Apple is always known for its highly secure encrypted iPhones, which it makes very tough to break into. If you remember, the tech giant in 2016 refused to turn over a special version of iOS to the US Federal Bureau of Investigation (FBI). FBI agents are continuing to voice their disappointment over Apple's iPhone security.

FBI forensic expert Stephen Flatley on January 11 in Manhattan called the company "jerks" and an "evil genius" for making the iPhone security too tough to break into. He was speaking at the International Conference on Cyber Security.

That specific software would have allowed the FBI to open San Bernardino shooter Syed Farook's iPhone 5c. Apple didn't hand over the OS because it was worried about it being somehow stolen from the FBI. It would be a big deal for Apple to maintain the security for millions of iPhone users in such a case.

iPhone security flaw
Apple has confirmed it is aware of a security flaw in iOS 6 which allows unauthorised access to photos, contacts and voicemail. (Credit: Reuters)

"At what point is it just trying to one-up things and at what point is it to thwart law enforcement? Apple is pretty good at evil genius stuff," said Flatley.

Apple has consistently made it more difficult for hackers to access data on encrypted iPhones, and this is what makes Apple owners safer from hackers but meanwhile, also preventing the FBI from breaking into phones used by suspects.

Chinese security personnel on standby as
Chinese security personnel on standby as people queue for the launch of the iPhone 4 outside Apple's flagship store in Beijing on September 25, 2010. Apple launched the latest version of its iPhone in China and boosted its presence in the world's biggest Internet and mobile market by opening another two stores in Beijing and Shanghai.STR/AFP/Getty Images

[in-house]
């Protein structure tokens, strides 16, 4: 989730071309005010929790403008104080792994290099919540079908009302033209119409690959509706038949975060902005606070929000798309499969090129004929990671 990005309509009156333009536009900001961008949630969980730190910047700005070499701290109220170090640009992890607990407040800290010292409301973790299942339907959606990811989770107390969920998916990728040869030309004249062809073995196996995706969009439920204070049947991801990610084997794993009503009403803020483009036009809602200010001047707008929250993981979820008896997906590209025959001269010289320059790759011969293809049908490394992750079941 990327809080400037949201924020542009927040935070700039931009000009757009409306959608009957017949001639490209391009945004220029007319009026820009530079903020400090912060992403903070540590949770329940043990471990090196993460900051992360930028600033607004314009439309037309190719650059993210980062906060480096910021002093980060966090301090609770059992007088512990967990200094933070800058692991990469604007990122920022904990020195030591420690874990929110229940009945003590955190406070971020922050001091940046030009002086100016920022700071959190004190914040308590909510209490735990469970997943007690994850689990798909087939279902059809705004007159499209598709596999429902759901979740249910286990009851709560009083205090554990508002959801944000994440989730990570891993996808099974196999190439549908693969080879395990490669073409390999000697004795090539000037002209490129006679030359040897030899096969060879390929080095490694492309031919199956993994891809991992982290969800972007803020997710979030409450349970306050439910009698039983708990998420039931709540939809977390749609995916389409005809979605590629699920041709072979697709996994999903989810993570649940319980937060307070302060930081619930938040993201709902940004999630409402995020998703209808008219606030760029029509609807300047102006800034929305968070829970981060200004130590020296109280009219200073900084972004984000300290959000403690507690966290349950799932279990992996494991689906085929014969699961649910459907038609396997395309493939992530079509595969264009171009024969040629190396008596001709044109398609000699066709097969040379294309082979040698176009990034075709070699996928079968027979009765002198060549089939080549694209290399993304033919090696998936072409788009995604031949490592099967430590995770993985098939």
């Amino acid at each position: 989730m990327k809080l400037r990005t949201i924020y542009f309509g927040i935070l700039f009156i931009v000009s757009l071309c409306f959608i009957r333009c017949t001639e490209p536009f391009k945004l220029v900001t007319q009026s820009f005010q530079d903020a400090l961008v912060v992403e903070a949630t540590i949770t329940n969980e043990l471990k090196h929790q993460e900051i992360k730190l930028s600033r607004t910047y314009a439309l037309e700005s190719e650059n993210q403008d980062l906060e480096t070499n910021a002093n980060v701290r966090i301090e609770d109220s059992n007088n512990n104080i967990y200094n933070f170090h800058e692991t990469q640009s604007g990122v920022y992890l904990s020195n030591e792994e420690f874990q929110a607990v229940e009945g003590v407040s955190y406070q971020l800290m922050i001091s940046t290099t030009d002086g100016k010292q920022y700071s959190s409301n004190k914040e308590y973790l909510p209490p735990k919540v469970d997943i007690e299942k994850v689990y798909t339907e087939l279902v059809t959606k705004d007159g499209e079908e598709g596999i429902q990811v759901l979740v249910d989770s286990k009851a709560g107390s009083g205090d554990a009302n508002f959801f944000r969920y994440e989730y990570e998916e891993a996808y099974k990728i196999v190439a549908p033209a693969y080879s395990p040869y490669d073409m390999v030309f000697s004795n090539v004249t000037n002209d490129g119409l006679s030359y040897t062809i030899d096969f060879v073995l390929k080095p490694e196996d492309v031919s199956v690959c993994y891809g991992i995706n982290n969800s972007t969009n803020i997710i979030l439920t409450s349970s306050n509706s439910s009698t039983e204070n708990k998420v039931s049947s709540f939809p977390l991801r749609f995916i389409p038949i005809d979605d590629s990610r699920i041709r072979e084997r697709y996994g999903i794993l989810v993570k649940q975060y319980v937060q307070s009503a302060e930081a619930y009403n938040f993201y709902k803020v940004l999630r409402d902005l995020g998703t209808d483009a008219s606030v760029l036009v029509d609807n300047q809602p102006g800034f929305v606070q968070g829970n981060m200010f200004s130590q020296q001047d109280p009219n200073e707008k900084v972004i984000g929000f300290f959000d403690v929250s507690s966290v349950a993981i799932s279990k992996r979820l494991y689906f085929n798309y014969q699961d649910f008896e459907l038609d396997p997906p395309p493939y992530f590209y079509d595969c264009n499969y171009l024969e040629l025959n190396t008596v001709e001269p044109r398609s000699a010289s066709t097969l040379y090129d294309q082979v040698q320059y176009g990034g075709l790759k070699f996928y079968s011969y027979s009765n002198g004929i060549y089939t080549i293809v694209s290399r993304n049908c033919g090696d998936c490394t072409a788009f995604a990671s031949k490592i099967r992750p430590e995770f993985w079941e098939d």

Flatley is upset because Apple recently increased the time between password guesses. Apple's decision to change hash iterations from 10,000 to 10 million now means it will take more than the regular time for brute-force tools to find the correct passcode. Usually, it took two days to crack the password on an iPhone using brute-force algorithms, but now the same task will take two months.

In his statement, the forensic expert praised Israel-based company Cellebrite, which was hired by the FBI in 2016 to open Farook's iPhone 5c. Flatley called Cellebrite the anti-Apple, explaining how the company sells hacking devices to law-enforcement agencies across the globe.

Meanwhile, it seems that only the FBI has an issue with Apple's encryption policy since it keeps the iPhone-owners' personal information more secure from hackers.